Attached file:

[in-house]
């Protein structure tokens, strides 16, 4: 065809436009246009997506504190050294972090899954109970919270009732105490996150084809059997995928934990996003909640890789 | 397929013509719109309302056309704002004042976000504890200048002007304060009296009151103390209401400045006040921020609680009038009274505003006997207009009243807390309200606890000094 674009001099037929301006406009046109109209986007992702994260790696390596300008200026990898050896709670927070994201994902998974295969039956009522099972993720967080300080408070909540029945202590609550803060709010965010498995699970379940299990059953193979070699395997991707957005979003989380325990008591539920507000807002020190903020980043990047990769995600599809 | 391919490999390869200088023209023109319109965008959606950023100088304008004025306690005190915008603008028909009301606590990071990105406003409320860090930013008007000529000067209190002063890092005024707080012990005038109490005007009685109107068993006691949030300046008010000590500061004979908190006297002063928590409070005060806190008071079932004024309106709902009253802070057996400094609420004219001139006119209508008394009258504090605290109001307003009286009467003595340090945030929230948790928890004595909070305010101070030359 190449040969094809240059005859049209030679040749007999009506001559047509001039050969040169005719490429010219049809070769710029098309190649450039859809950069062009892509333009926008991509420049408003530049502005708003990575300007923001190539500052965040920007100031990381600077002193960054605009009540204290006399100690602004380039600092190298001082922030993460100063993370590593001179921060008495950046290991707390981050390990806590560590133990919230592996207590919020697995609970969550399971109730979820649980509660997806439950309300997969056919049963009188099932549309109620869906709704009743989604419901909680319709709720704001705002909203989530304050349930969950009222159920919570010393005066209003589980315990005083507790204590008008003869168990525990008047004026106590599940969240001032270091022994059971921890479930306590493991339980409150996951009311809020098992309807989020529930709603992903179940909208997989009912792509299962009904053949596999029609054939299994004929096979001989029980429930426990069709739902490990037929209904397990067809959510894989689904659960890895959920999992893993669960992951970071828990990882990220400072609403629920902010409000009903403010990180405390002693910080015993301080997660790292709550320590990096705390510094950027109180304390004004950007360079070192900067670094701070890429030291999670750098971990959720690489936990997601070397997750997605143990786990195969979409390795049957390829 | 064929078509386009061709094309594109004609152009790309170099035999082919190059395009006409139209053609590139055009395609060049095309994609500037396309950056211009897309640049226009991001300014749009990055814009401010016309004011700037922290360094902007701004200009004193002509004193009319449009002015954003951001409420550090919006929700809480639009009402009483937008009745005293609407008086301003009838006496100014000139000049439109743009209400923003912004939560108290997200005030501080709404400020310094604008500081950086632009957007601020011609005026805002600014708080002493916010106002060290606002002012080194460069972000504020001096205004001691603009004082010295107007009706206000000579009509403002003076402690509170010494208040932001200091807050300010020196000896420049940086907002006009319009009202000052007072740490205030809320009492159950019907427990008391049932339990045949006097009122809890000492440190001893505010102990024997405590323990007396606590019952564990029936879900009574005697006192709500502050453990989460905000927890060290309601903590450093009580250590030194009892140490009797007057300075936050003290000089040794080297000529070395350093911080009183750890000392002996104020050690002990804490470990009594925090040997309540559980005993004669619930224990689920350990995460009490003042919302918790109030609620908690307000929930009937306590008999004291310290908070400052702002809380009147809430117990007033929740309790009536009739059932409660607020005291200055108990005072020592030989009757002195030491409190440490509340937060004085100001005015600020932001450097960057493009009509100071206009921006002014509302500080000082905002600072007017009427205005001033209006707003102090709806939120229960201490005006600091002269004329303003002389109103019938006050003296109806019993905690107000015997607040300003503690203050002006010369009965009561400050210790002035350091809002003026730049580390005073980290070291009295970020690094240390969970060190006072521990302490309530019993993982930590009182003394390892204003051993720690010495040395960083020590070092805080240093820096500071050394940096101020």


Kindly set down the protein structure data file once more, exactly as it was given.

[in-house]
């Protein structure tokens, strides 16, 4: 065809436009246009997506504190050294972090899954109970919270009732105490996150084809059997995928934990996003909640890789 | 397929013509719109309302056309704002004042976000504890200048002007304060009296009151103390209401400045006040921020609680009038009274505003006997207009009243807390309200606890000094 674009001099037929301006406009046109109209986007992702994260790696390596300008200026990898050896709670927070994201994902998974295969039956009522099972993720967080300080408070909540029945202590609550803060709010965010498995699970379940299990059953193979070699395997991707957005979003989380325990008591539920507000807002020190903020980043990047990769995600599809 | 391919490999390869200088023209023109319109965008959606950023100088304008004025306690005190915008603008028909009301606590990071990105406003409320860090930013008007000529000067209190002063890092005024707080012990005038109490005007009685109107068993006691949030300046008010000590500061004979908190006297002063928590409070005060806190008071079932004024309106709902009253802070057996400094609420004219001139006119209508008394009258504090605290109001307003009286009467003595340090945030929230948790928890004595909070305010101070030359 190449040969094809240059005859049209030679040749007999009506001559047509001039050969040169005719490429010219049809070769710029098309190649450039859809950069062009892509333009926008991509420049408003530049502005708003990575300007923001190539500052965040920007100031990381600077002193960054605009009540204290006399100690602004380039600092190298001082922030993460100063993370590593001179921060008495950046290991707390981050390990806590560590133990919230592996207590919020697995609970969550399971109730979820649980509660997806439950309300997969056919049963009188099932549309109620869906709704009743989604419901909680319709709720704001705002909203989530304050349930969950009222159920919570010393005066209003589980315990005083507790204590008008003869168990525990008047004026106590599940969240001032270091022994059971921890479930306590493991339980409150996951009311809020098992309807989020529930709603992903179940909208997989009912792509299962009904053949596999029609054939299994004929096979001989029980429930426990069709739902490990037929209904397990067809959510894989689904659960890895959920999992893993669960992951970071828990990882990220400072609403629920902010409000009903403010990180405390002693910080015993301080997660790292709550320590990096705390510094950027109180304390004004950007360079070192900067670094701070890429030291999670750098971990959720690489936990997601070397997750997605143990786990195969979409390795049957390829 | 064929078509386009061709094309594109004609152009790309170099035999082919190059395009006409139209053609590139055009395609060049095309994609500037396309950056211009897309640049226009991001300014749009990055814009401010016309004011700037922290360094902007701004200009004193002509004193009319449009002015954003951001409420550090919006929700809480639009009402009483937008009745005293609407008086301003009838006496100014000139000049439109743009209400923003912004939560108290997200005030501080709404400020310094604008500081950086632009957007601020011609005026805002600014708080002493916010106002060290606002002012080194460069972000504020001096205004001691603009004082010295107007009706206000000579009509403002003076402690509170010494208040932001200091807050300010020196000896420049940086907002006009319009009202000052007072740490205030809320009492159950019907427990008391049932339990045949006097009122809890000492440190001893505010102990024997405590323990007396606590019952564990029936879900009574005697006192709500502050453990989460905000927890060290309601903590450093009580250590030194009892140490009797007057300075936050003290000089040794080297000529070395350093911080009183750890000392002996104020050690002990804490470990009594925090040997309540559980005993004669619930224990689920350990995460009490003042919302918790109030609620908690307000929930009937306590008999004291310290908070400052702002809380009147809430117990007033929740309790009536009739059932409660607020005291200055108990005072020592030989009757002195030491409190440490509340937060004085100001005015600020932001450097960057493009009509100071206009921006002014509302500080000082905002600072007017009427205005001033209006707003102090709806939120229960201490005006600091002269004329303003002389109103019938006050003296109806019993905690107000015997607040300003503690203050002006010369009965009561400050210790002035350091809002003026730049580390005073980290070291009295970020690094240390969970060190006072521990302490309530019993993982930590009182003394390892204003051993720690010495040395960083020590070092805080240093820096500071050394940096101020």